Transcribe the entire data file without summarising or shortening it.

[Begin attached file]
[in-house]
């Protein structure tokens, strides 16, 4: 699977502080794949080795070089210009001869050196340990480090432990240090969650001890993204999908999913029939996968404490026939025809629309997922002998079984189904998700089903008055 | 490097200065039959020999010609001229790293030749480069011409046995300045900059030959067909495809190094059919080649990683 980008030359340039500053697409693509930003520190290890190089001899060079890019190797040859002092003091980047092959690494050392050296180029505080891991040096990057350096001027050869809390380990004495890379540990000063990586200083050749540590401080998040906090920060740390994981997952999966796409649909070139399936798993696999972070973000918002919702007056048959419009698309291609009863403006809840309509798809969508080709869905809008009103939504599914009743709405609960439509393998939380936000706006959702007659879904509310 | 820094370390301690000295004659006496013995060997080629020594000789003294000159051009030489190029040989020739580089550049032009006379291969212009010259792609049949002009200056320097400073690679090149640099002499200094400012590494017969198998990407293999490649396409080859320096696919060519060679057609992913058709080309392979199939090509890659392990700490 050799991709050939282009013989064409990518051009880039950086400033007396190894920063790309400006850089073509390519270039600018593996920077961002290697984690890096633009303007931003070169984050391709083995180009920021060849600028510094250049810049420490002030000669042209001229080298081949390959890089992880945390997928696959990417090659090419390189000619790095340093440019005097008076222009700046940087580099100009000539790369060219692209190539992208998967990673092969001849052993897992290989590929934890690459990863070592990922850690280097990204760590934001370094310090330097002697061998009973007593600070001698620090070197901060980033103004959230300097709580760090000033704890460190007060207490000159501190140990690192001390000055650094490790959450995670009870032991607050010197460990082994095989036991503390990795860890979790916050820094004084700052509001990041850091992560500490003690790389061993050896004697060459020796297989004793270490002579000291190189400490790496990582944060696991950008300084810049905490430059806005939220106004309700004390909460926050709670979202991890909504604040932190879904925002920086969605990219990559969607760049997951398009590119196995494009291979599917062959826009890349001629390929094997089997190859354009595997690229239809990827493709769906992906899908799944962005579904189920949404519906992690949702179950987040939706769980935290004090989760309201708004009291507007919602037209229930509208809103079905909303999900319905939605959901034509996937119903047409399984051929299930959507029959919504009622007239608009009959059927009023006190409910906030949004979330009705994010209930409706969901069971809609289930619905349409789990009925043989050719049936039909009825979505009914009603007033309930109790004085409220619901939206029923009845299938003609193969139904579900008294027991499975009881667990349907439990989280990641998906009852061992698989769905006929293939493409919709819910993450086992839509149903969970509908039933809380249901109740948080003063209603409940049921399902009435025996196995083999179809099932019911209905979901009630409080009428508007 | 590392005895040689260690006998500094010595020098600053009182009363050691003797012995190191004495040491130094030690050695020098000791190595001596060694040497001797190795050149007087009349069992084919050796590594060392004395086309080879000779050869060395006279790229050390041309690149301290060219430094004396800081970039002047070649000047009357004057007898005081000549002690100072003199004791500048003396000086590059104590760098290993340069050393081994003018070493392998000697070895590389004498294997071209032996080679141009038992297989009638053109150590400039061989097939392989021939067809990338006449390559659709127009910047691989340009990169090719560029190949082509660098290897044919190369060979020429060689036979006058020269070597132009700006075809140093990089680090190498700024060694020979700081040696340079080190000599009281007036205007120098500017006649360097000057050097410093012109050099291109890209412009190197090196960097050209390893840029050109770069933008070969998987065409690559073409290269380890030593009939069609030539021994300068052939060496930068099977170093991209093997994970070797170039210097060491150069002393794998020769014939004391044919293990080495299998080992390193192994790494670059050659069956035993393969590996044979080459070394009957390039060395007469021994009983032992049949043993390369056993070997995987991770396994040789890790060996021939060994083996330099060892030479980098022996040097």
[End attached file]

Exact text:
[in-house]
């Protein structure tokens, strides 16, 4: 699977502080794949080795070089210009001869050196340990480090432990240090969650001890993204999908999913029939996968404490026939025809629309997922002998079984189904998700089903008055 | 490097200065039959020999010609001229790293030749480069011409046995300045900059030959067909495809190094059919080649990683 980008030359340039500053697409693509930003520190290890190089001899060079890019190797040859002092003091980047092959690494050392050296180029505080891991040096990057350096001027050869809390380990004495890379540990000063990586200083050749540590401080998040906090920060740390994981997952999966796409649909070139399936798993696999972070973000918002919702007056048959419009698309291609009863403006809840309509798809969508080709869905809008009103939504599914009743709405609960439509393998939380936000706006959702007659879904509310 | 820094370390301690000295004659006496013995060997080629020594000789003294000159051009030489190029040989020739580089550049032009006379291969212009010259792609049949002009200056320097400073690679090149640099002499200094400012590494017969198998990407293999490649396409080859320096696919060519060679057609992913058709080309392979199939090509890659392990700490 050799991709050939282009013989064409990518051009880039950086400033007396190894920063790309400006850089073509390519270039600018593996920077961002290697984690890096633009303007931003070169984050391709083995180009920021060849600028510094250049810049420490002030000669042209001229080298081949390959890089992880945390997928696959990417090659090419390189000619790095340093440019005097008076222009700046940087580099100009000539790369060219692209190539992208998967990673092969001849052993897992290989590929934890690459990863070592990922850690280097990204760590934001370094310090330097002697061998009973007593600070001698620090070197901060980033103004959230300097709580760090000033704890460190007060207490000159501190140990690192001390000055650094490790959450995670009870032991607050010197460990082994095989036991503390990795860890979790916050820094004084700052509001990041850091992560500490003690790389061993050896004697060459020796297989004793270490002579000291190189400490790496990582944060696991950008300084810049905490430059806005939220106004309700004390909460926050709670979202991890909504604040932190879904925002920086969605990219990559969607760049997951398009590119196995494009291979599917062959826009890349001629390929094997089997190859354009595997690229239809990827493709769906992906899908799944962005579904189920949404519906992690949702179950987040939706769980935290004090989760309201708004009291507007919602037209229930509208809103079905909303999900319905939605959901034509996937119903047409399984051929299930959507029959919504009622007239608009009959059927009023006190409910906030949004979330009705994010209930409706969901069971809609289930619905349409789990009925043989050719049936039909009825979505009914009603007033309930109790004085409220619901939206029923009845299938003609193969139904579900008294027991499975009881667990349907439990989280990641998906009852061992698989769905006929293939493409919709819910993450086992839509149903969970509908039933809380249901109740948080003063209603409940049921399902009435025996196995083999179809099932019911209905979901009630409080009428508007 | 590392005895040689260690006998500094010595020098600053009182009363050691003797012995190191004495040491130094030690050695020098000791190595001596060694040497001797190795050149007087009349069992084919050796590594060392004395086309080879000779050869060395006279790229050390041309690149301290060219430094004396800081970039002047070649000047009357004057007898005081000549002690100072003199004791500048003396000086590059104590760098290993340069050393081994003018070493392998000697070895590389004498294997071209032996080679141009038992297989009638053109150590400039061989097939392989021939067809990338006449390559659709127009910047691989340009990169090719560029190949082509660098290897044919190369060979020429060689036979006058020269070597132009700006075809140093990089680090190498700024060694020979700081040696340079080190000599009281007036205007120098500017006649360097000057050097410093012109050099291109890209412009190197090196960097050209390893840029050109770069933008070969998987065409690559073409290269380890030593009939069609030539021994300068052939060496930068099977170093991209093997994970070797170039210097060491150069002393794998020769014939004391044919293990080495299998080992390193192994790494670059050659069956035993393969590996044979080459070394009957390039060395007469021994009983032992049949043993390369056993070997995987991770396994040789890790060996021939060994083996330099060892030479980098022996040097």